FIG. 14A shows a coordinate system that may be used in FIGS. 14B and 14C. In an embodiment, the 2D coordinates x and y are selected to lie on the plane in which the 2D scans are taken, ordinarily the horizontal plane. The angle θ is selected as a rotation angle in the plane, the rotation angle relative to an axis such as x or y. FIGS. 14B, 14C represent a realistic case in which the 3D scanner 20 is moved not exactly on a straight line, for example, nominally parallel to the object 1102, but also to the side. Furthermore, the 3D scanner 20 may be rotated as it is moved.

FIG. 14B shows the movement of the object 1102 as seen from the frame of reference of the 3D scanner 20 in traveling from the first registration position to the second registration position. In the scanner frame of reference (that is, as seen from the scanner's point of view), the object 1102 is moving while the 3D scanner 20 is fixed in place. In this frame of reference, the portions of the object 1102 seen by the 3D scanner 20 appear to translate and rotate in time. The 3D scanner 20 provides a succession of such translated and rotated 2D scans to the processor system 950. In the example shown in FIGS. 14A, B, the scanner translates in the +y direction by a distance 1420 shown in FIG. 14B and rotates by an angle 1430, which in this example is +5 degrees. Of course, the scanner could equally well have moved in the +x or −x direction. To determine the movement of the 3D scanner 20 in the x, y, θ directions, the processor system 950 uses the data recorded in successive horizontal scans as seen in the frame of reference of the scanner 20, as shown in FIG. 14B. In an embodiment, the processor system 950 performs a best-fit calculation using methods well known in the art to match the two scans or features in the two scans as closely as possible.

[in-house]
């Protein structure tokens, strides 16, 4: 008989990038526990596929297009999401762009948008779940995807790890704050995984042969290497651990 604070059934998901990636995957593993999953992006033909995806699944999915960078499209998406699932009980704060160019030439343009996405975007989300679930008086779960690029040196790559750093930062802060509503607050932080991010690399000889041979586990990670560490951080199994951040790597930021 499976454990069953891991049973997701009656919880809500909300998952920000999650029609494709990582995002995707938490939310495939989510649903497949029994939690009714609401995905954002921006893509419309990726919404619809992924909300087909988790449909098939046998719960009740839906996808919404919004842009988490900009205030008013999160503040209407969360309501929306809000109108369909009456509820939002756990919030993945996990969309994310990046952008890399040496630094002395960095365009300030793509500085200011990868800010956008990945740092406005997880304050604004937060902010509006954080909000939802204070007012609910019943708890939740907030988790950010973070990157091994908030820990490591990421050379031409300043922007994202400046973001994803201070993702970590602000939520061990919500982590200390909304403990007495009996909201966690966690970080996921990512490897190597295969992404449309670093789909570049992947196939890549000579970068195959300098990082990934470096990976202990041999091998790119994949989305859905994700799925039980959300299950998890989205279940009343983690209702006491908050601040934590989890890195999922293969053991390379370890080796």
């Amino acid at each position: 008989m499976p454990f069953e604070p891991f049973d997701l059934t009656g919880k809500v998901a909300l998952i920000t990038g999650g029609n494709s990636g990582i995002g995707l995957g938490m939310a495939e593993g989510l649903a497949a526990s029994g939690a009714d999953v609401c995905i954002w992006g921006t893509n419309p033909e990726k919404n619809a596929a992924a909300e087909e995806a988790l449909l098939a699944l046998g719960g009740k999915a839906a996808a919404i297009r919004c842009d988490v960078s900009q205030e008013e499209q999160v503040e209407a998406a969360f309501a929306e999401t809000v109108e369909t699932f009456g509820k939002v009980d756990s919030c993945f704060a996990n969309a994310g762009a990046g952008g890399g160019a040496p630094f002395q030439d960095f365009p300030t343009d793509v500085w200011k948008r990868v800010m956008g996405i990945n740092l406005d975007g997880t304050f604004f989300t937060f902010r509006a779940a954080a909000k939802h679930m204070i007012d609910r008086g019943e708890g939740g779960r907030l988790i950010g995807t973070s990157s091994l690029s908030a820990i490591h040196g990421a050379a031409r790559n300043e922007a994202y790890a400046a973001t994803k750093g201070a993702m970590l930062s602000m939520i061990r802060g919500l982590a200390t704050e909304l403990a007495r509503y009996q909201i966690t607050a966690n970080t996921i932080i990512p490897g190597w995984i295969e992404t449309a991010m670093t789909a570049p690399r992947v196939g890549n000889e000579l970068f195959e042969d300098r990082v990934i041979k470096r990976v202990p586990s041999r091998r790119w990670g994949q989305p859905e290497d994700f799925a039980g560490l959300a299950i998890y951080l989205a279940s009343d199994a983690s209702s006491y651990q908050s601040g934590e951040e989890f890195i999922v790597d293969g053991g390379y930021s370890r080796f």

As the 3D scanner 20 takes successive 2D readings and performs best-fit calculations, the processor system 950 keeps track of the translation and rotation of the 3D scanner 20. In this way, the processor system 950 is able to accurately determine the change in the values of x, y, θ as the mobile 3D measuring system 800 moves from the first registration position 1112 to the second registration position 1114.

It is important to understand that the processor system 950 determines the position and orientation of the 3D measuring device 800 based on a comparison of the succession of 2D scans and not on fusion of the 2D scan data with 3D scan data provided by the 3D scanner 20 at the first registration position 1112 or the second registration position 1114.